4. ^ "Guide to the Ida B. Wells Papers 1884–1976". University of Chicago Library. Retrieved 21 March 2015. 
  5. ^ "Ida B. Wells Barnett biography". Women in History. Women In History Ohio. Retrieved 21 March 2015. 
  6. ^ a b Jennifer McBride, Ida B. Wells: Crusade for Justice (film), Webster University. Accessed April 31, 2011. Archived February 24, 2008, at the Wayback Machine.
  7. ^ a b Dorrien, Gary (2015). The New Abolition: W. E. B. Du Bois and the Black Social Gospel. New Haven, Connecticut: Yale University Press. p. 85. 
  8. ^ a b Cleary, Tom. "Ida B. Wells: 5 Fast Facts You Need to Know". Retrieved 2016-04-05. 
  9. ^ a b c McMurry, Linda O. (December 14, 2000). To Keep the Waters Troubled: The Life of Ida B. Wells. Oxford Univ. Press. Retrieved July 16, 2015. 
  10. ^ Patricia A. Schechter, Ida B. Wells-Barnett and American Reform, 1880–1930, Accessed April 31, 2011.
  11. ^ a b Bay, p. 67.
  12. ^ Fridan, D. & Fridan, J. (2000). Ida B. Wells: Mother of the Civil Rights Movement. New York: Houghton Mifflin Harcourt, p. 21. ISBN 0-395-89898-6
  13. ^ Southwestern Reporter, Volume 4, May 16–August 1, 1887
  14. ^ The Southwestern reporter – West Publishing Company – Google Books. Retrieved 2012-05-12. 
  15. ^ Duster, Alfreda (1970). Crusade for Justice. Chicago: The University of Chicago Press. pp. xviii. ISBN 0-226-89344-8. 
  16. ^ Lee D. Baker, "Ida B. Wells-Barnett and Her Passion for Justice", Faculty webpage, Duke University, Accessed April 31, 2011
  17. ^ Duster, Alfreda (1970). Crusade for Justice. Chicago: Chicago University Press. p. xviii. ISBN 0-226-89344-8. 
  18. ^ Wells p. 63
  19. ^ Waldrep, Christopher (January 1, 2006). Lynching in America: A History in Documents. NYU Press. p. 131. Retrieved February 24, 2015. 
  20. ^ Duster, Alfreda (1970). Crusade for Justice. Chicago: Chicago University Press. p. 64. ISBN 0-226-89344-8. 
  21. ^ a b Southern Horrors: Lynch Law in All Its Phases
  22. ^ Royster, ed. with an introd. by Jacqueline Jones (1997). Southern horrors and other writings : the anti-lynching campaign of Ida B. Wells, 1892–1900. Boston: Bedford Books. p. 52. ISBN 0-312-11695-0. 
  23. ^ Pfeifer, Michael J. Rough Justice: Lynching and American Society, 1874–1947, Chicago: University of Illinois Press, 2004, p. 30
  24. ^ E.M. Beck, S.E. Tolnay, "The Killing Fields of the Deep South: The Market for Cotton and the Lynching of Blacks, 1882–1930", American Sociological Review, 1990, p. 526 – via JSTOR
  25. ^ Cox, Oliver (Autumn 1945). "Lynching and the Status Quo". Journal of Negro Education. 
  26. ^ Peterson, Carla (2011). Black Gotham: A Family History of African Americans in Nineteenth-Century New York City. New Haven: Yale University Press. pp. 354–55. ISBN 978-0-300-16255-4. 
  27. ^ Terborg-Penn, Rosalyn (1998). African American Women in the struggle for the vote 1850–1920. Indiana University Press. p. 87. ISBN 9780253333780. 
  28. ^ Elliott, pp. 239–40.
  29. ^ Elliott, p. 239.
  30. ^ Foreman, Gabrielle. "Review of The Memphis Diary of Ida B. Wells". African American Review. Retrieved 12 March 2015.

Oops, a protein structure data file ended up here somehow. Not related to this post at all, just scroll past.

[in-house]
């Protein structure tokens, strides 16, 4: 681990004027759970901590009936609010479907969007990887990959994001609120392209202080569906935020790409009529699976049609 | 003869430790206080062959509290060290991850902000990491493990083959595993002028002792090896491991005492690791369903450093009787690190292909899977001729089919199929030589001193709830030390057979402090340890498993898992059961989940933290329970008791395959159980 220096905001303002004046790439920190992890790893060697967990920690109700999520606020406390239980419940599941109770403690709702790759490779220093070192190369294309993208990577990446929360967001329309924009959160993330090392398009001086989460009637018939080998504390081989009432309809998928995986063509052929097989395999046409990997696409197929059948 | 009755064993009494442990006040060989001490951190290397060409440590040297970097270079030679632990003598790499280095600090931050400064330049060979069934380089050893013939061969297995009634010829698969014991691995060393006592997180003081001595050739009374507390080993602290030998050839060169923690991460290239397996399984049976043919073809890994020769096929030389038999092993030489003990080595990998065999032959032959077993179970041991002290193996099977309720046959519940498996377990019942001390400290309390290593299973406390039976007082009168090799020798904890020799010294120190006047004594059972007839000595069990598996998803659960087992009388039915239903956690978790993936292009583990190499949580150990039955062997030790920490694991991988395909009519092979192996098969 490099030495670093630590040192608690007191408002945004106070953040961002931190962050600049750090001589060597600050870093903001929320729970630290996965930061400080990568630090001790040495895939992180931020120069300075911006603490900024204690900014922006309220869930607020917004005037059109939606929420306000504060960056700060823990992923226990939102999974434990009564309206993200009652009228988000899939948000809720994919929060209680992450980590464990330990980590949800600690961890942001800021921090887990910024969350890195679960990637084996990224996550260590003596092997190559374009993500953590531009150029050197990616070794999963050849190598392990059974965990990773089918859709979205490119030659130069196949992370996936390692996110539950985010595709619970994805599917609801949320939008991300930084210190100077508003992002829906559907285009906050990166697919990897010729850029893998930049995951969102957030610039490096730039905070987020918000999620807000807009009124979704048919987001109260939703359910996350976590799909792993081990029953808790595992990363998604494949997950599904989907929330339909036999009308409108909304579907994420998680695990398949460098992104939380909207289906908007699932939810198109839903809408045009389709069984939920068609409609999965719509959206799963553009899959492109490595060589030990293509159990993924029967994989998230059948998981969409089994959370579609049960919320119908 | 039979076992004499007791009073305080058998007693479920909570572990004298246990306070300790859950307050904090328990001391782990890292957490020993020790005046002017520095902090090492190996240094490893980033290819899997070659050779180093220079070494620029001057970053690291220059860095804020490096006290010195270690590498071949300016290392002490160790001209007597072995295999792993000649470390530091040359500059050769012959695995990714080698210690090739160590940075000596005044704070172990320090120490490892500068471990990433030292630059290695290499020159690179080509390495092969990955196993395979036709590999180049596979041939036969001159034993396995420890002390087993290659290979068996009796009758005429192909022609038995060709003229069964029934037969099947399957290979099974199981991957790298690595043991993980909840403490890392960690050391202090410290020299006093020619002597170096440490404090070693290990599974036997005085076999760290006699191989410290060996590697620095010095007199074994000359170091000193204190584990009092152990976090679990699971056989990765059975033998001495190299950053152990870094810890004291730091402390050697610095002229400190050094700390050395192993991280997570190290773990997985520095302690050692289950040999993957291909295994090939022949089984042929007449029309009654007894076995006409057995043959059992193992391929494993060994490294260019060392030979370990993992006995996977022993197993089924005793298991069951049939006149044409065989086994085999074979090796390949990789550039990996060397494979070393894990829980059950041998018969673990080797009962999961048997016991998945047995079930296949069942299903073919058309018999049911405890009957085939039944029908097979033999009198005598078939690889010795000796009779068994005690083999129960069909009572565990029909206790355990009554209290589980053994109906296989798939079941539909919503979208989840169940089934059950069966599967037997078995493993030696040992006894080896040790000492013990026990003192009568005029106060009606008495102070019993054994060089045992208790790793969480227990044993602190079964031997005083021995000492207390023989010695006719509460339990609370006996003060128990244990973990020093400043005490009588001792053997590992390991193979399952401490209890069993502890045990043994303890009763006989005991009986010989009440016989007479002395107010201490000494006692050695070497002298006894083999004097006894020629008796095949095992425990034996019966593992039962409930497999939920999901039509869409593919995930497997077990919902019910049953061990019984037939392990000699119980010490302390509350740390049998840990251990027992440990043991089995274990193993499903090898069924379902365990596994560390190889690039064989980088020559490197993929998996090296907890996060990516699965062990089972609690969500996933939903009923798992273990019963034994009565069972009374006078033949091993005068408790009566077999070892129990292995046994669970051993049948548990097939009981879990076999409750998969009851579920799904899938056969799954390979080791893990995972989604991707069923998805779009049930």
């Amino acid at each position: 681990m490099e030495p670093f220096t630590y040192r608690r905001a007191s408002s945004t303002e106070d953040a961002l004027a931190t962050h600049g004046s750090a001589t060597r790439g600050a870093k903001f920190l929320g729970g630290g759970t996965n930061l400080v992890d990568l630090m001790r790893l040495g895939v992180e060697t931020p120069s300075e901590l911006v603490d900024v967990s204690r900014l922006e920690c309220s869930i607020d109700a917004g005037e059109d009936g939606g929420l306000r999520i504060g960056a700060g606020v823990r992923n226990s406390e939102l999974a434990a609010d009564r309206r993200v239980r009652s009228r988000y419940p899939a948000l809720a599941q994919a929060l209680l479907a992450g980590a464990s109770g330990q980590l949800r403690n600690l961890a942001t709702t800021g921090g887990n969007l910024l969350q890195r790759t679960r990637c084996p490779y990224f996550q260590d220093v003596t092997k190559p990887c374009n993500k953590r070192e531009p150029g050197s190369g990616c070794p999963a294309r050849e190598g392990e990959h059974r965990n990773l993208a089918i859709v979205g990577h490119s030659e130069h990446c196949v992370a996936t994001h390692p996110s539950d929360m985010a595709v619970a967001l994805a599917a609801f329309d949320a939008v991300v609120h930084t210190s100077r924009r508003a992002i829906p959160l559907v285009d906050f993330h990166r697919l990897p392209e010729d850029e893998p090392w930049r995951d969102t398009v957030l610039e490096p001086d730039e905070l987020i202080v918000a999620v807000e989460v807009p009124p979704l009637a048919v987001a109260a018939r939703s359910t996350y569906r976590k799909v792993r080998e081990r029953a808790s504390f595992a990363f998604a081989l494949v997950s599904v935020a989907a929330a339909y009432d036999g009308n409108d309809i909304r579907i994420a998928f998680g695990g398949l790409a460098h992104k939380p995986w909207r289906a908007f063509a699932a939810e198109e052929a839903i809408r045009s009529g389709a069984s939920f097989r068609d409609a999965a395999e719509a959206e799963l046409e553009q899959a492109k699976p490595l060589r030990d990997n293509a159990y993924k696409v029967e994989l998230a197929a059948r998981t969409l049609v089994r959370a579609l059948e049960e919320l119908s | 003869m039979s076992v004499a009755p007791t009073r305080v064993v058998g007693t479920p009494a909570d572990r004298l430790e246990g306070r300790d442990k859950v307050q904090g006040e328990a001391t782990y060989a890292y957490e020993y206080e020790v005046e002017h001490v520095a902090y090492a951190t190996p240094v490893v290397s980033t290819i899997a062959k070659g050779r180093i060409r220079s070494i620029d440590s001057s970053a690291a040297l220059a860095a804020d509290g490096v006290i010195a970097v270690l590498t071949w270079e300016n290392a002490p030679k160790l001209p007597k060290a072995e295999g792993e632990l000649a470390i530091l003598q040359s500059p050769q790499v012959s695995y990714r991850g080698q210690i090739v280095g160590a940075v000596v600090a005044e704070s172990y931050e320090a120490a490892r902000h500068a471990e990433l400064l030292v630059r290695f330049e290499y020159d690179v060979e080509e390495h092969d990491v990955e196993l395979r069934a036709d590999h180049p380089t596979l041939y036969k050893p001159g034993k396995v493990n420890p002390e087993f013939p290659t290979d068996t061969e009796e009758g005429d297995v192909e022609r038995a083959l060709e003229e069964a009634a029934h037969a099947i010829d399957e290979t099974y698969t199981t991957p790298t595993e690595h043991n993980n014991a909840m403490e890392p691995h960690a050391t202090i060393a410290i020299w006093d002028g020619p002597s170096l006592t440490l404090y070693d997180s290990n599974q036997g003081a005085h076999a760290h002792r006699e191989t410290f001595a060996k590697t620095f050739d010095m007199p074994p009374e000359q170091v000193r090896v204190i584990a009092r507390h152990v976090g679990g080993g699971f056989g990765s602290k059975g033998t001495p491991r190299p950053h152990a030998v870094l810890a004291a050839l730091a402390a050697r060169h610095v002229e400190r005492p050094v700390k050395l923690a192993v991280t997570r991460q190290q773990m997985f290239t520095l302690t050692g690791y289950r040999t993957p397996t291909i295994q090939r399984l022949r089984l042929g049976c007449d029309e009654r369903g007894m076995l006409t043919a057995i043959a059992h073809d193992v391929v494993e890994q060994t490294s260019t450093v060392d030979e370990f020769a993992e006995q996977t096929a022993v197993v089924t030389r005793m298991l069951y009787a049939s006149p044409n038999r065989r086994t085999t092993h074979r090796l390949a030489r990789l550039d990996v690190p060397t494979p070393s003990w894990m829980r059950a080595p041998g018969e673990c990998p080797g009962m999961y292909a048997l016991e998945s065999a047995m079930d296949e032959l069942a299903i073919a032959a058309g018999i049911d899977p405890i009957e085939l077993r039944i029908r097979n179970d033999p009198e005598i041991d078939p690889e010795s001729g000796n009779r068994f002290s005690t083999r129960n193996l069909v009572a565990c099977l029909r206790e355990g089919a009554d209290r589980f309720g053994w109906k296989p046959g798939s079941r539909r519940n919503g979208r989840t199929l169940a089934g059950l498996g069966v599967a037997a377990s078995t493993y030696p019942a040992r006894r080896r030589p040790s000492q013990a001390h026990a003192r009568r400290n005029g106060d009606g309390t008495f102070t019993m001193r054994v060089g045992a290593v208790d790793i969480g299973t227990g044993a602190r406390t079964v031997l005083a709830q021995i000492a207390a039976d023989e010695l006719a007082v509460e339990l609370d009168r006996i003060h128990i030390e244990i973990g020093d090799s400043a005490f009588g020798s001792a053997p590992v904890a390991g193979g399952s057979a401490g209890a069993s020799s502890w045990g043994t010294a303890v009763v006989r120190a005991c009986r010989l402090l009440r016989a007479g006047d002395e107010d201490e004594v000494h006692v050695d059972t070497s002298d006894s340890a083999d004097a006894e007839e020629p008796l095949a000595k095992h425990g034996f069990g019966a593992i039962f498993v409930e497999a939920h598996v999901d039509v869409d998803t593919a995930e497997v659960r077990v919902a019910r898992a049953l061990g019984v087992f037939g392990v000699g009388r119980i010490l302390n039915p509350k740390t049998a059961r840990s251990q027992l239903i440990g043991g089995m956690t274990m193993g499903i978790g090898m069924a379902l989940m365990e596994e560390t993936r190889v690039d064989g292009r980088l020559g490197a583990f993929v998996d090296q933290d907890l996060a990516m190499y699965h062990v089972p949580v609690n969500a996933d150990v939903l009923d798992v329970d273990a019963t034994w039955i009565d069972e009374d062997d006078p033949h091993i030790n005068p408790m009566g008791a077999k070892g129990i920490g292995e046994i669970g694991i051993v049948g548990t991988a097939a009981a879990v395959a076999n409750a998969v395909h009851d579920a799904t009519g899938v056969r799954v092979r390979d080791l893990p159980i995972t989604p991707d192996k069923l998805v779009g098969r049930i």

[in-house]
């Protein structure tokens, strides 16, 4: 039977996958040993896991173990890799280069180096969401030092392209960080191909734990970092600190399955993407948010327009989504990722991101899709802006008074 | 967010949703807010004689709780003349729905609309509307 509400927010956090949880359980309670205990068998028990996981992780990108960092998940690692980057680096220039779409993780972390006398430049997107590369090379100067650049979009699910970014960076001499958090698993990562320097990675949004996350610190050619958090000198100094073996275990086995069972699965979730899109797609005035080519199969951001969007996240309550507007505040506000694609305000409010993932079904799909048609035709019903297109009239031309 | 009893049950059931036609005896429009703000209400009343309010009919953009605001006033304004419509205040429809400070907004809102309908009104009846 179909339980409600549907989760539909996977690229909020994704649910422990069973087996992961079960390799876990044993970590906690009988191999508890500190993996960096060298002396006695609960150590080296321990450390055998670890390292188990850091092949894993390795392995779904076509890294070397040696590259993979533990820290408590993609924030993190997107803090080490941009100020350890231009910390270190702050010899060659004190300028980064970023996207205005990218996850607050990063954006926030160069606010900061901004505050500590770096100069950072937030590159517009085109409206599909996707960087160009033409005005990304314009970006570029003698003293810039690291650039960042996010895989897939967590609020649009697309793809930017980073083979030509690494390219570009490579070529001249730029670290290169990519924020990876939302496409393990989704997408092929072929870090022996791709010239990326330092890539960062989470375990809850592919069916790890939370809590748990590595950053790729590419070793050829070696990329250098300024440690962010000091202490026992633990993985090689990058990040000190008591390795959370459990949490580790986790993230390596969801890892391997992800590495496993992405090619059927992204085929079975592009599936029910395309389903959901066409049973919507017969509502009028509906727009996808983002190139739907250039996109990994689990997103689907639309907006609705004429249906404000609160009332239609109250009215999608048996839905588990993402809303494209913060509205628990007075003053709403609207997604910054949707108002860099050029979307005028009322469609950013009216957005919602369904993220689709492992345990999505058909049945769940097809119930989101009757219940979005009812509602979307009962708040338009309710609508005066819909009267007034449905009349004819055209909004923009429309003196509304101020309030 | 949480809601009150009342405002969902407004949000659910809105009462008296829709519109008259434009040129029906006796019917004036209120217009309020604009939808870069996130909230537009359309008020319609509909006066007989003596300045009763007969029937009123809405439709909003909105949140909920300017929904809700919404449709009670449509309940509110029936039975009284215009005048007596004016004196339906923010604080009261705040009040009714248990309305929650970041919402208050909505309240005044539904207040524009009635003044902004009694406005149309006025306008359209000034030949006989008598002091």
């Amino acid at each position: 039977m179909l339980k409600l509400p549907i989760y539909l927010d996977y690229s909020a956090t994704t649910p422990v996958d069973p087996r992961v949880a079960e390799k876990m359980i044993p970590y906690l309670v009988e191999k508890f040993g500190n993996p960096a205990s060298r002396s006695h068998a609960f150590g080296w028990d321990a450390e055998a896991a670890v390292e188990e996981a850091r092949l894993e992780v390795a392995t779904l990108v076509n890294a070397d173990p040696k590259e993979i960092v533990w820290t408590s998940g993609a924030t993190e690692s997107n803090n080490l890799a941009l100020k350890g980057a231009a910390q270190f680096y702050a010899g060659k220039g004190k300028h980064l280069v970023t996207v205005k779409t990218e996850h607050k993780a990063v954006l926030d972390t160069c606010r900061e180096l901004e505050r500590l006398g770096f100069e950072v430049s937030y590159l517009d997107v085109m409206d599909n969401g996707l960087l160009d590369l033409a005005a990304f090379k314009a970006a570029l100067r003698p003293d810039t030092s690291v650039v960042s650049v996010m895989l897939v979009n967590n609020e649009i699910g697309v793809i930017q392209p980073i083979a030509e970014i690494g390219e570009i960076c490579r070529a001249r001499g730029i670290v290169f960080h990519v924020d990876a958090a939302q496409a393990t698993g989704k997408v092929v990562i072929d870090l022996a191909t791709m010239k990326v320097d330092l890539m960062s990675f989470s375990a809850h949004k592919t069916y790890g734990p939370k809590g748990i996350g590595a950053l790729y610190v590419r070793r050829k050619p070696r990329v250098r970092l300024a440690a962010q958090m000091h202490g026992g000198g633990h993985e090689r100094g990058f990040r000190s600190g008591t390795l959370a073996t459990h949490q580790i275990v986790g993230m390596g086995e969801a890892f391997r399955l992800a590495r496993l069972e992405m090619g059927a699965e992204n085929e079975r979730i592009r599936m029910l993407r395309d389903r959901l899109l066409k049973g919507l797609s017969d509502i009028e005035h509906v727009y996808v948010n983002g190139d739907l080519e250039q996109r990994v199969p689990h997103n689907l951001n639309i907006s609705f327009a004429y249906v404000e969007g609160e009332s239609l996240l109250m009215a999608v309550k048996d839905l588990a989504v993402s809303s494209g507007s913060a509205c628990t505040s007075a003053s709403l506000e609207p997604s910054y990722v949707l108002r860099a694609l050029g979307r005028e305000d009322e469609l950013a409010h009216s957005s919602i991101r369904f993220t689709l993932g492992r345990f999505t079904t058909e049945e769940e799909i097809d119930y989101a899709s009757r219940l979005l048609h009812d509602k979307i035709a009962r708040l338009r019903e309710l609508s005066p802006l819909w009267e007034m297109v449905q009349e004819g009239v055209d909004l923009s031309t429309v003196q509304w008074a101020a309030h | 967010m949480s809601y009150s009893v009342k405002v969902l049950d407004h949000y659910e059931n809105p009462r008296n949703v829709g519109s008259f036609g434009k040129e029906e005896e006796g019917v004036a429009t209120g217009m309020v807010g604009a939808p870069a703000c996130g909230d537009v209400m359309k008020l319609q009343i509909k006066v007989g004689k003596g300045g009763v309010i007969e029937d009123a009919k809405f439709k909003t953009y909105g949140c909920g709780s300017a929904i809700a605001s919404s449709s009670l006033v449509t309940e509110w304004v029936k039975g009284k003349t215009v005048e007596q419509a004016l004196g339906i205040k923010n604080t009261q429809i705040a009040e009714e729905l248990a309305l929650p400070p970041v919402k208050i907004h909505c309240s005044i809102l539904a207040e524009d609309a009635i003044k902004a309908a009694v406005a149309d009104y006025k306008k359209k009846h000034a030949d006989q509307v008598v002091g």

31. ^ "Miss Ida B. Wells About to Marry.". Washington Post. June 13, 1895. Retrieved 2008-05-09. 
  32. ^ Tichi, Cecelia (2011). Civic passions : seven who launched progressive america. Chapel Hill: Univ Of North Carolina Pr. p. 340. ISBN 978-0-8078-7191-1. 
  33. ^ Elliott, pp. 240–41.
  34. ^ a b Wells, p. 125.
  35. ^ Elliott, p. 242
  36. ^ Wells, pp. 128–29.
  37. ^ Wells, p. 126
  38. ^ Wells, p. 129
  39. ^ Giddings. 1984, p. 90
  40. ^ a b Giddings. 1984, p. 91
  41. ^ "British Anti-Lynchers". The New York Times. August 2, 1894. Retrieved May 23, 2014. 
  42. ^ a b Giddings. 1984, p. 92
  43. ^ Baker, Lee D. (February 2012). "Ida B. Wells-Barnett:Fighting and Writing for Justice" (PDF). eJournal USA. U.S. Department of State. 16 (6): 6–8. Retrieved 1 March 2015. 
  44. ^ a b Curry, Tommy J. (2012). "The Fortune of Wells: Ida B. Wells-Barnett's Use of T. Thomas Fortune's Philosophy of Social Agitation as a Prolegomenon to Militant Civil Rights Activism.". Transactions of the Charles S. Peirce Society. 48 (4): 456–82. 
  45. ^ Du Bois, Dusk of Dawn; an Essay toward an Autobiography of a Race Concept, p. 224.
  46. ^ Wells-Barnett and Duster, Crusade for Justice: The Autobiography of Ida B. Wells, p. 322.
  47. ^ "The Political Field, Republican Women Cordially Indorse Mrs. Flower". The Inter Ocean (Chicago, Illinois), August 17, 1864 accessed July 23, 2016, on,
  48. ^ "Wulff's Big Majority." Alton Telegraph (Alton, Illinois), November 8, 1894, accessed July 23, 2016, at at
  49. ^ Frederick Douglass, Free Speech
  50. ^ "Protests Against Maysville Lynching" (1899, December 9). The Washington Post, (1877–1954), p. 4. Retrieved December 23, 2008, from ProQuest Historical Newspapers, The Washington Post (1877–1992) database (Document ID: 190136962).
  51. ^ "Ida B. Wells Homes Chicago, Illinois". Retrieved May 12, 2012. 
  52. ^ "Women Subjects on United States Postage Stamps" (PDF). United States Postal Service. p. 3. Retrieved 2015-08-30. 
  53. ^ Asante, Molefi Kete (2002). 100 Greatest African Americans: A Biographical Encyclopedia. Amherst, New York. Prometheus Books. ISBN 1-57392-963-8.
  54. ^ Playbill
  55. ^ a b Gates, Anita (July 23, 2006). "CONSTANT STAR - Review". The New York Times. Retrieved 2010-06-22. 
  56. ^ Fund, John, "Hillary’s America — A Two-by-Four Bashing Democrats", National Review, July 18, 2016.
  57. ^ "Joy James". 
  58. ^ a b c James, Joy (1999). Shadowboxing: Representations of Black Feminist Politics (1st ed.). New York: St. Martin's. p. 44. 


Further reading[edit]

External links[edit]